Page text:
TAT-10: Radium 223 from Bench to Bedside, and Future Directions for Targeted Alpha Therapy

Kanazawa, Japan (UroToday.com) Dr. Joe O’Sullivan, a Professor of Radiation Oncology at Queen’s College, briefly reviewed the history of radiation treatment of cancer (and prostate cancer in particular) beginning with Radium treatment only eight years after its discovery by the Curies. A landmark paper on radioactive phosphorous treatment of bone-metastatic prostate cancer was published in the journal Lancet in 1964. More recent internal treatments have concentrated on calcium analogs that are directly absorbed in the bone tumor, starting with Sr98, a beta emitter. Single agent beta emitters showed some (~50 %) palliative response but no benefit for overall survival.

The benefits of targeted alpha therapy have been recognized for some time, but the picture radically changed with the FDA approval of Ra223 dichloride in May 2013. Ra223 has an 11.4 day half-life which is a good match for distribution in the body for clinical applications. The decay chain includes four alpha emitters depositing a total of 93.5% of the decay energy. The very high linear energy transfer (LET) contributes to tumor cytotoxicity through irreparable DNA double-strand breaks.

Dr. O’Sullivan discussed the early clinical trials including three with recruits in Belfast: the BC1-04 trial with 122 mCRPC patients, the ALSYMPCA trial, and the iEAP trial. The Phase 3 ALSYMPCA trial involved 921 patients, randomly divided 2:1 into Ra223 treatment and placebo. Each group additionally also had best standard of care. All patients had confirmed mCRPC, no visceral metastases, >= 2 bone metastases, and were either post-docetaxel or unfit for docetaxel. Subgroups were identified on the basis of: total ALP (<220 U/L vs >= 220 U/L), bisphosphonate use (yes or no), and prior docetaxel use (yes or no). Patients were assessed starting at 6 months followed by 2-4 months out to 36 months. The primary endpoint was overall survival but a number of secondary endpoints (such as ALP response, PSA response, safety, and quality of life). The Ra223 patients showed a 3.6 month longer overall survival compared to placebo (14.9 vs 11.3 months). Ra223 also showed a longer time to first symptomatic skeletal event (15.6 vs 9.8 months). There was little difference in the most common side effects (anemia, bone pain, nausea, diarrhea) in the two patient populations.

Dr. O’Sullivan outlined the standard treatment paradigm of layering therapy as the disease progresses from asymptomatic to symptomatic mCRPC with immunotherapy -> radium therapy -> chemotherapy on top of continuing second generation androgen pathway inhibitors, traditional androgen-deprivation therapy, and best supportive care. Several recent trials have shifted the paradigm such that:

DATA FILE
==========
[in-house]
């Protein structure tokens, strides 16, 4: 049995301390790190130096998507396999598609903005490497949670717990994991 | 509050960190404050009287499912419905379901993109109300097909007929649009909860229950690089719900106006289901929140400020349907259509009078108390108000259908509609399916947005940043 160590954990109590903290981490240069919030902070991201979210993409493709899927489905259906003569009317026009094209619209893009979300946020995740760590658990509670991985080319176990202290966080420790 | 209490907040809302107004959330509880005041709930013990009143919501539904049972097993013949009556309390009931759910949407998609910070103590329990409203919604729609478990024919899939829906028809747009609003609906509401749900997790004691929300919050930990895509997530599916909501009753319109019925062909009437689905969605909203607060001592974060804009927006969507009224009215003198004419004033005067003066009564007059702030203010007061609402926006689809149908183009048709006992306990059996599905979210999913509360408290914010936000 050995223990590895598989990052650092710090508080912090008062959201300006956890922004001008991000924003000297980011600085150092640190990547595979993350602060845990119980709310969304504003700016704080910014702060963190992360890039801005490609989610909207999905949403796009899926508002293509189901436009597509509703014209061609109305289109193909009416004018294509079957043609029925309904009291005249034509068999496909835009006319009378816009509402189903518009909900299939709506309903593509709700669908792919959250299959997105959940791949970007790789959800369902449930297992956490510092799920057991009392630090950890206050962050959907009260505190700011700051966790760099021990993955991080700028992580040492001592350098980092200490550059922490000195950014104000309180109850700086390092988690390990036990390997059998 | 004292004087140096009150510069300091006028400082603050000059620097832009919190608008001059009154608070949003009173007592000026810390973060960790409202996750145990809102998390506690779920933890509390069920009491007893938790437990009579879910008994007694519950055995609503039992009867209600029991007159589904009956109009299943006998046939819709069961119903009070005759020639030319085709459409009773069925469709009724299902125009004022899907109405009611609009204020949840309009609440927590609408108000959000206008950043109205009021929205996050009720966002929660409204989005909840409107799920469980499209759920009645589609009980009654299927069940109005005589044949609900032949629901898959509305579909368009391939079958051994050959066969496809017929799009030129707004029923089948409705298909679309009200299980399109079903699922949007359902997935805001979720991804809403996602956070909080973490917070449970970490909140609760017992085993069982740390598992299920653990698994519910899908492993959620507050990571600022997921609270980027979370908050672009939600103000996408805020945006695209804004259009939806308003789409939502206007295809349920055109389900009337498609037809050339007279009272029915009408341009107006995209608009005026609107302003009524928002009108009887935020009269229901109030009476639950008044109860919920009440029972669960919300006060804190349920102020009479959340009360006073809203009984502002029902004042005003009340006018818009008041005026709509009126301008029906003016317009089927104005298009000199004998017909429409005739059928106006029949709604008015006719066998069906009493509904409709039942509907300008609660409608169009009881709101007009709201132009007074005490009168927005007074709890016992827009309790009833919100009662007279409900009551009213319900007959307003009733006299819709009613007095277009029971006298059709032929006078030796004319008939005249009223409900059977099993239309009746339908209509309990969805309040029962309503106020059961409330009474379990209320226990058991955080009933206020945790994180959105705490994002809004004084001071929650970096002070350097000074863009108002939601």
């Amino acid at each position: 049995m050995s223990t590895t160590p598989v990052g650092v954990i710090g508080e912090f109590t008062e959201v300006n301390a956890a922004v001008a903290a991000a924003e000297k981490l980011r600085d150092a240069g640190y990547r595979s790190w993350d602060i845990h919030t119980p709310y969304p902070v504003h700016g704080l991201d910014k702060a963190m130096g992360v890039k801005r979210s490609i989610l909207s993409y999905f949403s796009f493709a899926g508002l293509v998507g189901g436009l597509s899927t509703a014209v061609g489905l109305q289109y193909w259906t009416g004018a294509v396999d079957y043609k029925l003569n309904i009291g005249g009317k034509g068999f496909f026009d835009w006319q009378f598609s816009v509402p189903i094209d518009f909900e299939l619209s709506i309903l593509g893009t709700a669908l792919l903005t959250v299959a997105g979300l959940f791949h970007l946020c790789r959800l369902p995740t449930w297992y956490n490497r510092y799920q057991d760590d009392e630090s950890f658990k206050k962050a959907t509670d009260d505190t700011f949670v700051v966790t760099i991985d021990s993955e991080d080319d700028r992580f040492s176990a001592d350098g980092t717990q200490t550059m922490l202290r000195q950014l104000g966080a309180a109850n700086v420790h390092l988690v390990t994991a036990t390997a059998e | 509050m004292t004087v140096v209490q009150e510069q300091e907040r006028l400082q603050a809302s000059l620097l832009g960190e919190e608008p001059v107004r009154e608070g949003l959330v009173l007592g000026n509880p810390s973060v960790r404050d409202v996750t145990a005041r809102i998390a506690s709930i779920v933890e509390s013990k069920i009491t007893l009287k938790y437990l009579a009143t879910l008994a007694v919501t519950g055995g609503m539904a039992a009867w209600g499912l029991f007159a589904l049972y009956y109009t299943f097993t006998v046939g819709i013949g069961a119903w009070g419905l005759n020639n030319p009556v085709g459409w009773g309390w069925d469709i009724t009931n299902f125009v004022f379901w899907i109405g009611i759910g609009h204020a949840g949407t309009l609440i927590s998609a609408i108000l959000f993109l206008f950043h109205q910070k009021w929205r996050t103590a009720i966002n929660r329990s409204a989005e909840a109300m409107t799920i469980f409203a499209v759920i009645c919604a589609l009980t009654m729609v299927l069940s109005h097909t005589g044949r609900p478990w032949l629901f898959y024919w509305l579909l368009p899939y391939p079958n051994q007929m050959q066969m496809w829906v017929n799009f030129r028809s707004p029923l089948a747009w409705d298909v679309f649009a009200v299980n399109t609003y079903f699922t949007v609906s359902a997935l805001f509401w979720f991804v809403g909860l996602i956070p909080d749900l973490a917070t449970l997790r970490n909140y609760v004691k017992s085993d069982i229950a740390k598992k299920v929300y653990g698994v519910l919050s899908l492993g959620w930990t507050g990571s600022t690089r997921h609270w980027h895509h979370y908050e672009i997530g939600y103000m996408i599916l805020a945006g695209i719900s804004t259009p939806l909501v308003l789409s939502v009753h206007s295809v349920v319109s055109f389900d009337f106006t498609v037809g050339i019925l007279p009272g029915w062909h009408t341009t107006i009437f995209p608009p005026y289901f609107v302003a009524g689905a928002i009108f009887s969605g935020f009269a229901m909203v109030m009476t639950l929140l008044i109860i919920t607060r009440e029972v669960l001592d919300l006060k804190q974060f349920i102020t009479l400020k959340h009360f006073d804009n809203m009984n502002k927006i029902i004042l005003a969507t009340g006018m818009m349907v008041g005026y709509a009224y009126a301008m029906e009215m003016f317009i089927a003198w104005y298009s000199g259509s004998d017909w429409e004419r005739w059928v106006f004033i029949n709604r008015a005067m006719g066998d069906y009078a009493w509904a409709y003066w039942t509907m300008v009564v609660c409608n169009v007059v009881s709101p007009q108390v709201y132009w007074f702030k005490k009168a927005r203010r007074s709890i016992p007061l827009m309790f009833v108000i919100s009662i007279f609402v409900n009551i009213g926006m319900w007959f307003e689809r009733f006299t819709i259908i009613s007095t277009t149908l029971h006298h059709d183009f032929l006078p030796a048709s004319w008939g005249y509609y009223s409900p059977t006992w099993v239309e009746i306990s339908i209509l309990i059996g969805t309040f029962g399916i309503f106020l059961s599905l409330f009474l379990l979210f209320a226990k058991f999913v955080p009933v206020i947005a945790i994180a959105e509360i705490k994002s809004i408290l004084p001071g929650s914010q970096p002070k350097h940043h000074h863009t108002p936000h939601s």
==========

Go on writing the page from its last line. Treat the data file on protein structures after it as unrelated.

Docetaxel is introduced at the outset concurrent with androgen deprivation therapy. If ADT fails and the mCRPC patient is asymptomatic, Sipuleucel-T, abiraterone acetate, or enzalutamide can be added to the ADT therapeutic backbone, hence the term therapeutic layering or layering therapy. As soon as the patient is mildly symptomatic, Ra223 is started and continued for 6 cycles.

New trials could shift the paradigm again in the coming year. If successful, they suggest adding abiraterone at the outset and continuing it in conjunction with Ra223 therapy. The implications of these changes in the therapeutic landscape are increased overall survival and challenges in current trial endpoints. 

Other new therapies could emerge from on-going trials. For example,  Ac225 conjugated to PMSA shows great promise [see Morgenstern’s contribution to this symposium] although side effects to the salivary glands are currently problematic.

In terms of new radioisotopes, Th227 with a half-life of 18.7 days is an alpha-emitting parent of Ra223 so in principle could add another alpha to the tumor site. Pre-clinical studies are investigating various conjugates for Th227 including PSMA for prostate cancer.

Dr. O’Sullivan concluded on a positive note envisioning a personalized therapy era and calling for more ambitious treatment of metastatic castrate-resistant prostate cancer (mCRP).

Presented By: Joe O’Sullivan, Professor of Radiation Oncology, Queen’s College, Belfast, and Clinical Director of Oncology, Belfast Trust, Belfast, Northern Ireland

Written By: William Carithers, Lawrence Berkeley National Laboratory

at the 10th International Symposium on Targeted Alpha Therapy (TAT-10)  May 31 - June 1, 2017 - Kanazawa, Japan.
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